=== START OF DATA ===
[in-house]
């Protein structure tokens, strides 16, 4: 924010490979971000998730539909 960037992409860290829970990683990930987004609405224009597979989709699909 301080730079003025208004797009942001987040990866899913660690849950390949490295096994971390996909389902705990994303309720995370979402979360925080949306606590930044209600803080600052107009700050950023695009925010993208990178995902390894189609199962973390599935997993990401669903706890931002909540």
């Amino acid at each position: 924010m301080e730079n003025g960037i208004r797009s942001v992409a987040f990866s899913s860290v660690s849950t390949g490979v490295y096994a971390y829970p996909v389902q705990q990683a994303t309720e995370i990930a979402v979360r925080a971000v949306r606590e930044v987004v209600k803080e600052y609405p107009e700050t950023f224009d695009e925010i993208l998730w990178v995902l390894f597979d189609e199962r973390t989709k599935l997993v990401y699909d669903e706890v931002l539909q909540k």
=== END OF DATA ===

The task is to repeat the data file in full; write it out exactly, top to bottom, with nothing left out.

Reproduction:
[in-house]
């Protein structure tokens, strides 16, 4: 924010490979971000998730539909 960037992409860290829970990683990930987004609405224009597979989709699909 301080730079003025208004797009942001987040990866899913660690849950390949490295096994971390996909389902705990994303309720995370979402979360925080949306606590930044209600803080600052107009700050950023695009925010993208990178995902390894189609199962973390599935997993990401669903706890931002909540």
């Amino acid at each position: 924010m301080e730079n003025g960037i208004r797009s942001v992409a987040f990866s899913s860290v660690s849950t390949g490979v490295y096994a971390y829970p996909v389902q705990q990683a994303t309720e995370i990930a979402v979360r925080a971000v949306r606590e930044v987004v209600k803080e600052y609405p107009e700050t950023f224009d695009e925010i993208l998730w990178v995902l390894f597979d189609e199962r973390t989709k599935l997993v990401y699909d669903e706890v931002l539909q909540k």